Along with hundreds of thousands of other people I very much respect and appreciate the excellent service you provide.
I would however like to alert you to what I feel would be a noteworthy improvement in the presentation of your data.
You provide your own written analysis of your data and include links to your full data set and to a data summary (the bit most interested readers refer to and media analysts cite in their own work).
In your data summary you include discrete party data for Labour, Conservative, the United Kingdom Independence Party and the Liberal Democrats. The sum of all other parties results are added under the label 'other'
By definition this is a data 'summary' so brevity is a requirement and you have to decide what is worthy of inclusion and exclusion.
It is the exclusion of the Green Party as a discrete item in your summary that I would like to draw your attention to.
You declare you personally are not impartial (I'm a Tory, and always will be). Likewise I am not impartial. I am a member of the Green Party of England and Wales. I personally don't believe in blind allegiance, but remain critically supportive of the Greens and I certainly hope that I too will always be a member of the party.
I think if we were to have a difference of opinion about why the Greens should be included in the way that I suggest, I imagine we could both write convincingly to back our contrasting points of view. It would be very much 'tit for tat' (UKIP have no MPs and no complete or partial control over any councils, the Greens do, Greens poll much lower than UKIP, but in your last two polls Greens are neck and neck with the Liberal Democrats who are in coalition government and the greens had more votes on May 22nd than the Liberal Democrats etc.)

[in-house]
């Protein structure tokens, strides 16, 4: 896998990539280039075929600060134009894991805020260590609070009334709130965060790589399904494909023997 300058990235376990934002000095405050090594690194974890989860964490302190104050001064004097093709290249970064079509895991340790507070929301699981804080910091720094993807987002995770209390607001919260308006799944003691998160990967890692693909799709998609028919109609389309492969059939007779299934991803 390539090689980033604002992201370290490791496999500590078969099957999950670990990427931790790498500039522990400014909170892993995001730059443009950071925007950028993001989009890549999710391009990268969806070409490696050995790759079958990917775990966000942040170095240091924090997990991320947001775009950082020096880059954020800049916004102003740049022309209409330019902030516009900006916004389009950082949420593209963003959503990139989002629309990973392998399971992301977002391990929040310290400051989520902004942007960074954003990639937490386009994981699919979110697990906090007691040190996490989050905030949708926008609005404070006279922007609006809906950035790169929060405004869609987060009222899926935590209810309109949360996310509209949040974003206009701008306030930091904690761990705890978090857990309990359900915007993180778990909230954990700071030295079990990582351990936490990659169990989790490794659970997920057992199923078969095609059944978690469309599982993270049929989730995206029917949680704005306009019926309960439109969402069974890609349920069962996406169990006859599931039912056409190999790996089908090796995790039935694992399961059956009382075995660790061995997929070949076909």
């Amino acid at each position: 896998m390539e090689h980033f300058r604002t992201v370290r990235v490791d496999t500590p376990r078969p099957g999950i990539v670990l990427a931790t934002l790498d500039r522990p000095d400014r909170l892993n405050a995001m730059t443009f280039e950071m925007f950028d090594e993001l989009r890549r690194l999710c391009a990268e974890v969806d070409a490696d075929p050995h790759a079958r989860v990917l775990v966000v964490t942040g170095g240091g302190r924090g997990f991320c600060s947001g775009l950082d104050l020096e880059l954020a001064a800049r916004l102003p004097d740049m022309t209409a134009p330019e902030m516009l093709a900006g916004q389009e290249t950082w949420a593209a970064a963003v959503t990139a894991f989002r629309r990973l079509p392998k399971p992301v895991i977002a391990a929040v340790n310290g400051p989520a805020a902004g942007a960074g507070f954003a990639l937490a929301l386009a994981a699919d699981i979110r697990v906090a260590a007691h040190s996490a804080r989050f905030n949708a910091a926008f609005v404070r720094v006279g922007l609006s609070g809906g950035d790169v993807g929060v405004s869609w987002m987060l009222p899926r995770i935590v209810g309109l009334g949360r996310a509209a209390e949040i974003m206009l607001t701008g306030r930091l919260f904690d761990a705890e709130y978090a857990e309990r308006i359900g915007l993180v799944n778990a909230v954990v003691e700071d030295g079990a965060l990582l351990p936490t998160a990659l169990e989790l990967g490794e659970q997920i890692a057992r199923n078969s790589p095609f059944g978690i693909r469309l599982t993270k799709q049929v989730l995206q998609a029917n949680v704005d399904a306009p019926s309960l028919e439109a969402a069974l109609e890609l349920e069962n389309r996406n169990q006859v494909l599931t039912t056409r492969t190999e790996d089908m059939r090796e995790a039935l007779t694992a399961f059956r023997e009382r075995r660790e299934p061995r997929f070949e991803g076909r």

I would like to refer you to your own 'about' section on your website.
The value of this work lies in its objectivity. Though I myself am not impartial – I’m a Tory, and always will be – commentators from across the political spectrum have noted that the research is professionally conducted and reliable. Some of the research yields encouraging conclusions for the Conservatives, and some of it does not.
Most important of all, the reports do not convey my views, but those of the voters.
Why do I do it? Several reasons. The interaction between politicians and voters is fascinating in itself. I like to offer new evidence as to how voters see things, and to provoke discussion and debate.
And if it doesn’t sound too pompous, there is an element of public service in keeping politicians on their toes. If my research has a unifying theme, it is to remind politicians and parties what matters and what their priorities should be – the voters and the things they care about.
It is because I think it is hard to argue comprehensively against this proposal and because I am convinced that anyone that was impartial would feel there is at the least 'a very reasonable doubt', that it is very worthy of your consideration.
I know I would be personally grateful if you would consider this and also if you would write a response to this open letter. The green party has had an influx of new members over the past months and I'm sure they would also appreciate it. Furthermore I imagine the 40000+ people that recently signed a 38 degree petition to protest media neglect of the Greens would also appreciate it.
Finally I would like you to have the opportunity to not only continue representing the views of voters and keeping politicians on their toes, but I would also like you to have the opportunity to keep the other polling services on their toes too.